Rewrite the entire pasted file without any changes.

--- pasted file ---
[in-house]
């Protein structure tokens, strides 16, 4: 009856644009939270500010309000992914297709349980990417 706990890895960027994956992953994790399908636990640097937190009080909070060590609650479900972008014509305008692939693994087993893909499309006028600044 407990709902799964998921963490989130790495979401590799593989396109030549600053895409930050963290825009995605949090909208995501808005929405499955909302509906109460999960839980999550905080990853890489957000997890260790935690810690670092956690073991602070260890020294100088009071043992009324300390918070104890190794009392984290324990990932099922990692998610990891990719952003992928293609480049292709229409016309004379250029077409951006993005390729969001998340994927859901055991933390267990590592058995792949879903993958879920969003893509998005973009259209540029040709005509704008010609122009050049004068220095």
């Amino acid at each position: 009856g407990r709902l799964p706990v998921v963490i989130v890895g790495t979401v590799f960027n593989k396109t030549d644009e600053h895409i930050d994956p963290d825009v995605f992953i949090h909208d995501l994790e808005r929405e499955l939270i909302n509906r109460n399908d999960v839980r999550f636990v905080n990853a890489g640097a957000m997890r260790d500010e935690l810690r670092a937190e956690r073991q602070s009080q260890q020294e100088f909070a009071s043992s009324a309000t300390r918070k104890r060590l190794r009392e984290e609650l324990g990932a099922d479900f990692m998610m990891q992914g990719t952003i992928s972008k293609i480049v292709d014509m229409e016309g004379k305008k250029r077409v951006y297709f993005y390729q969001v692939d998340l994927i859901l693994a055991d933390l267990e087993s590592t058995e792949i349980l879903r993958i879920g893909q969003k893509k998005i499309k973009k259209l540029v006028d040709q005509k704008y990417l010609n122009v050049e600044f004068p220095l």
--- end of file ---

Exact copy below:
[in-house]
């Protein structure tokens, strides 16, 4: 009856644009939270500010309000992914297709349980990417 706990890895960027994956992953994790399908636990640097937190009080909070060590609650479900972008014509305008692939693994087993893909499309006028600044 407990709902799964998921963490989130790495979401590799593989396109030549600053895409930050963290825009995605949090909208995501808005929405499955909302509906109460999960839980999550905080990853890489957000997890260790935690810690670092956690073991602070260890020294100088009071043992009324300390918070104890190794009392984290324990990932099922990692998610990891990719952003992928293609480049292709229409016309004379250029077409951006993005390729969001998340994927859901055991933390267990590592058995792949879903993958879920969003893509998005973009259209540029040709005509704008010609122009050049004068220095």
């Amino acid at each position: 009856g407990r709902l799964p706990v998921v963490i989130v890895g790495t979401v590799f960027n593989k396109t030549d644009e600053h895409i930050d994956p963290d825009v995605f992953i949090h909208d995501l994790e808005r929405e499955l939270i909302n509906r109460n399908d999960v839980r999550f636990v905080n990853a890489g640097a957000m997890r260790d500010e935690l810690r670092a937190e956690r073991q602070s009080q260890q020294e100088f909070a009071s043992s009324a309000t300390r918070k104890r060590l190794r009392e984290e609650l324990g990932a099922d479900f990692m998610m990891q992914g990719t952003i992928s972008k293609i480049v292709d014509m229409e016309g004379k305008k250029r077409v951006y297709f993005y390729q969001v692939d998340l994927i859901l693994a055991d933390l267990e087993s590592t058995e792949i349980l879903r993958i879920g893909q969003k893509k998005i499309k973009k259209l540029v006028d040709q005509k704008y990417l010609n122009v050049e600044f004068p220095l």